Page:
Monday, 21 January 2019

WALK IN DRY PLACES #essentialsofrecovery


Helping Others

Most of us recovering alcoholics admit that we were selfish people when we drank. Even when we bought drinks for others, we did so either to seek their approval or in the expectancy that they would return the favor.

Our need in sobriety is to become unselfish by giving freely and cheerfully of ourselves. This, too, has it pitfalls. Feeling guilty about past selfishness, we may go overboard in helping others do things that they need to do for themselves. This can only lead to failure and disillusionment. It is common to hear AA members complain about people who are not in recovery despite help extended to them in finding a job, a place to live, and other necessities.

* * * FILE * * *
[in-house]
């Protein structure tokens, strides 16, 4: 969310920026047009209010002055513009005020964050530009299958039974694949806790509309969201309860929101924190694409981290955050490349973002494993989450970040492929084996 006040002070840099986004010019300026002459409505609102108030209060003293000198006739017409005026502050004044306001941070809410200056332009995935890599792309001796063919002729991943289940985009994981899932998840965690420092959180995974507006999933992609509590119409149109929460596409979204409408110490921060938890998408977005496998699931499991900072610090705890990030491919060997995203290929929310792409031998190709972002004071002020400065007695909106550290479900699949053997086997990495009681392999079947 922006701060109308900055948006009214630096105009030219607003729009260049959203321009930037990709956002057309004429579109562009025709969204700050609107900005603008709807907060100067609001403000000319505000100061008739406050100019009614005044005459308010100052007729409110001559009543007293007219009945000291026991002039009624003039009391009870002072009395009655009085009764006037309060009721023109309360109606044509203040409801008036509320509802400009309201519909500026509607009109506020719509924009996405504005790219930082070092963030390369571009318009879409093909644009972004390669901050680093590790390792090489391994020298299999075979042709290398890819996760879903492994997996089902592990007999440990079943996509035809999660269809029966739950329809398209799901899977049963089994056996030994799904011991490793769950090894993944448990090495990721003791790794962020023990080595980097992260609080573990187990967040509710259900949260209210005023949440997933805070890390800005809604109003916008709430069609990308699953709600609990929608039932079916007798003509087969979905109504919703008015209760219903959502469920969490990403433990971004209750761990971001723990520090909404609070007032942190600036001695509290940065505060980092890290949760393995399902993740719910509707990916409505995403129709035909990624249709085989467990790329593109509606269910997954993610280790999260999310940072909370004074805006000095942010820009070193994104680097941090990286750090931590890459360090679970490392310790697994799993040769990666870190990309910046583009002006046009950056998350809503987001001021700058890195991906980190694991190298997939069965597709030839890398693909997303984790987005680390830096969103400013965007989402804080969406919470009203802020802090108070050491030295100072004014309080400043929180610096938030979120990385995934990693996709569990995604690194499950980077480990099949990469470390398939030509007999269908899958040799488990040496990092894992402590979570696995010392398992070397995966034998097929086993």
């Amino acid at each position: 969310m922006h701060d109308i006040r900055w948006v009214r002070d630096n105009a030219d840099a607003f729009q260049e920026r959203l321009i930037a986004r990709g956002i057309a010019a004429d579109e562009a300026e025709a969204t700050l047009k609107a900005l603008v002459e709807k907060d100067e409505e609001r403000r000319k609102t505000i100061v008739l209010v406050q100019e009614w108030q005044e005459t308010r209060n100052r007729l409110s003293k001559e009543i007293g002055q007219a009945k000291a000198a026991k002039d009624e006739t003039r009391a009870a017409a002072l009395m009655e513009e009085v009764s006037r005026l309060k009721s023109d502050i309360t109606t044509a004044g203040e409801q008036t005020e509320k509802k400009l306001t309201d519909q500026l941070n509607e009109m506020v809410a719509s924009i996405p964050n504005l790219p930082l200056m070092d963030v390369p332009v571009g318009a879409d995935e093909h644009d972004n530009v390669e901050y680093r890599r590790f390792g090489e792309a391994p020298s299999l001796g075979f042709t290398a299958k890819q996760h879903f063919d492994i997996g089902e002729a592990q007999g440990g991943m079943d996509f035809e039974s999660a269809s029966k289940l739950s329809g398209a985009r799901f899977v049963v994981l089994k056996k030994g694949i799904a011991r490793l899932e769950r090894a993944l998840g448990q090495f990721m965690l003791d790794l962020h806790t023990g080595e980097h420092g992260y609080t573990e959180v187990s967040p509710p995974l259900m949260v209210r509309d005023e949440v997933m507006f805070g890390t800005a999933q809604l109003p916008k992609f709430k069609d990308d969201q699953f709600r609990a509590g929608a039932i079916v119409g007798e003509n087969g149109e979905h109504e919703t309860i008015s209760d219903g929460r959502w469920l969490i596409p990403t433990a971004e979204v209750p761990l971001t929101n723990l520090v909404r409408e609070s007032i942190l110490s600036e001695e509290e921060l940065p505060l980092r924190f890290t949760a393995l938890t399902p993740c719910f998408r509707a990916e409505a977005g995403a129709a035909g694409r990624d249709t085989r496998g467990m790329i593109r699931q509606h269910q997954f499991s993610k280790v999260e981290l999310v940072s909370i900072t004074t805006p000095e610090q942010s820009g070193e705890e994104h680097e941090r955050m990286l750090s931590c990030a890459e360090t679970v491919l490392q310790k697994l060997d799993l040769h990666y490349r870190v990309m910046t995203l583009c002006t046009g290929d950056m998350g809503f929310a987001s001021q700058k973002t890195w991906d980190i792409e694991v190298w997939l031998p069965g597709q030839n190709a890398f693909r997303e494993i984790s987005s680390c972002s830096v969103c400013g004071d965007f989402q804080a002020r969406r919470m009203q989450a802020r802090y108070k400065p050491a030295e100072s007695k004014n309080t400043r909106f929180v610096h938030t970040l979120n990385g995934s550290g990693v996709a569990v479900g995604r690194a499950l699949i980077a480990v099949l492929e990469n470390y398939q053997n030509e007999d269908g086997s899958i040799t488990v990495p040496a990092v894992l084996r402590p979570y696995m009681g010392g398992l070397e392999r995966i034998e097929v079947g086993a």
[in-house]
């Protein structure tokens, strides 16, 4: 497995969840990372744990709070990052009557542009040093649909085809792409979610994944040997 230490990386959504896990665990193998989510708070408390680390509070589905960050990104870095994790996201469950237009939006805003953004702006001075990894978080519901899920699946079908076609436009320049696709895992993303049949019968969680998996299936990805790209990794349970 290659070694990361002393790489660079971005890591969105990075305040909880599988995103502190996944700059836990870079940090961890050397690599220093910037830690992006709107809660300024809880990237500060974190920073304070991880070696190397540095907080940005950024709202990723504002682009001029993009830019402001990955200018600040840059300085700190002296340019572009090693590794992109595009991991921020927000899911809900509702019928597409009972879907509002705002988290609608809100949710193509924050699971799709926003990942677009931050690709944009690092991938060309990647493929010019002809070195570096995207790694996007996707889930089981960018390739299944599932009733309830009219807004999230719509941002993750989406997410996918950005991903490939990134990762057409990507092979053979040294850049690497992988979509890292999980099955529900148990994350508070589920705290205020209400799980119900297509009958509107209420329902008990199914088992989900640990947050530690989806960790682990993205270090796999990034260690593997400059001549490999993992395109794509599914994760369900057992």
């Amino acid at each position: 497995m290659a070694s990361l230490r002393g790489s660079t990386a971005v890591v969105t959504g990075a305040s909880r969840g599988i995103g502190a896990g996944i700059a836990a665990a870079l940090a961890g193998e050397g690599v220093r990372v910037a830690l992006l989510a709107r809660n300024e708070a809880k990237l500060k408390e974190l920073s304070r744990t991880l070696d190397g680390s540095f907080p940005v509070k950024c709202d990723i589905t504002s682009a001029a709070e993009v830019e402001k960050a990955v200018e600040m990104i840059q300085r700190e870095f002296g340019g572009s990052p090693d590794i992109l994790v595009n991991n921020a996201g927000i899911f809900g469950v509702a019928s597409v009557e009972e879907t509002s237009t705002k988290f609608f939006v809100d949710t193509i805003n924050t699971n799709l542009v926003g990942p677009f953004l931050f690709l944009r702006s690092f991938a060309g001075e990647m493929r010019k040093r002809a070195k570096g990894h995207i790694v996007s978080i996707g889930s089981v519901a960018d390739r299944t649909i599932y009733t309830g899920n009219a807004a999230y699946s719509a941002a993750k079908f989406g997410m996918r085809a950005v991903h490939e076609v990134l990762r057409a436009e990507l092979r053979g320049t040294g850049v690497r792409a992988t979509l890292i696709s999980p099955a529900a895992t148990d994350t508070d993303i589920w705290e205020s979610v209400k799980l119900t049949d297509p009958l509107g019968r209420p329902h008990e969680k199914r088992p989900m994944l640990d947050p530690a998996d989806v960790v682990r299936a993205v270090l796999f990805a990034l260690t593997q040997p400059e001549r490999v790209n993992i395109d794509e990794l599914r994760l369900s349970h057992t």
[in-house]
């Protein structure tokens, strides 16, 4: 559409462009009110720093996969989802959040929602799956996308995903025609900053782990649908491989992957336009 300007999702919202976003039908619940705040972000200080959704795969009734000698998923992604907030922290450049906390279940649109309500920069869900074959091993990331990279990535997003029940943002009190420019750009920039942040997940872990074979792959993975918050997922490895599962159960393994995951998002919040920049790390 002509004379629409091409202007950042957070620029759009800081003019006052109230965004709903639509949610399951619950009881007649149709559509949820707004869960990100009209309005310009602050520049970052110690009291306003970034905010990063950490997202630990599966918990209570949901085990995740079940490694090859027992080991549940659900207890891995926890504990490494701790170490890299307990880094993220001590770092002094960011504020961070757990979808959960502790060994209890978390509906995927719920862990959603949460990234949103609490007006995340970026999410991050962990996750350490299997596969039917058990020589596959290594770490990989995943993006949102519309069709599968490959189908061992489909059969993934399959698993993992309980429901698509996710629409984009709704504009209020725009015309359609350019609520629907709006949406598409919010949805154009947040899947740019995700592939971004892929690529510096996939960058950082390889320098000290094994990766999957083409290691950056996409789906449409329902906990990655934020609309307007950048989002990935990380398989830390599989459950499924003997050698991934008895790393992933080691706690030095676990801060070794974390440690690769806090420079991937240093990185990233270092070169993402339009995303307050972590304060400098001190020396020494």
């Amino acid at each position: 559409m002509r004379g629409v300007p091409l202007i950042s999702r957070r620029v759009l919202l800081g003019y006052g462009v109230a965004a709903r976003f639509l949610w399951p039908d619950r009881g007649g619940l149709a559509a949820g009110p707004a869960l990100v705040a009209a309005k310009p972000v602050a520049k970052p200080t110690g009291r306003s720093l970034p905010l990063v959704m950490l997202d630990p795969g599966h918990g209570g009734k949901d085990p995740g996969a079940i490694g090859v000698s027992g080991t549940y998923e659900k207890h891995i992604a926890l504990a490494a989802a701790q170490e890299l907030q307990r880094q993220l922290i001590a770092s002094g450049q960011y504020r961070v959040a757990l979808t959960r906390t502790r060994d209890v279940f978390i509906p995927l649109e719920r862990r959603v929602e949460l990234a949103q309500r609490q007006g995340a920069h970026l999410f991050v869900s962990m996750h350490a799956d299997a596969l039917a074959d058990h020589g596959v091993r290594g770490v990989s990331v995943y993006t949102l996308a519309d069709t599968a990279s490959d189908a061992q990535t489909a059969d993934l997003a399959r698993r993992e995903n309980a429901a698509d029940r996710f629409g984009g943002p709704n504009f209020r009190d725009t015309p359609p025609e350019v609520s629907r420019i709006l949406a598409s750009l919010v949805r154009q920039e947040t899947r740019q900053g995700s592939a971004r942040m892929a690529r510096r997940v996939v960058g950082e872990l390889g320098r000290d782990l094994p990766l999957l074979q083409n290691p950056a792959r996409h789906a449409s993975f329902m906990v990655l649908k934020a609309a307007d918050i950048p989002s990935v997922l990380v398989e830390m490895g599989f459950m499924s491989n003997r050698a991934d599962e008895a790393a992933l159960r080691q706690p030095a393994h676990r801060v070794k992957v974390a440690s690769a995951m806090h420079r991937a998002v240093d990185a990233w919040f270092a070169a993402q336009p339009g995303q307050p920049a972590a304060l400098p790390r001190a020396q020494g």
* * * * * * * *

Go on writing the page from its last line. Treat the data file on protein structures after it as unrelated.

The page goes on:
But in giving, it is not always right to look for a quid pro quo—something in return—or even for the other person’s recovery and well-being. It’s best to let the giving itself be its own reward. If we feel good about what we have done, we probably are doing the right things. Later on, when additional and unexpected rewards come to us, we can accept them as bonuses.

I can make progress in overcoming selfishness and self-centeredness if I give selflessly to others and take an honest interest in their problems.

© 1996 by Hazelden Foundation
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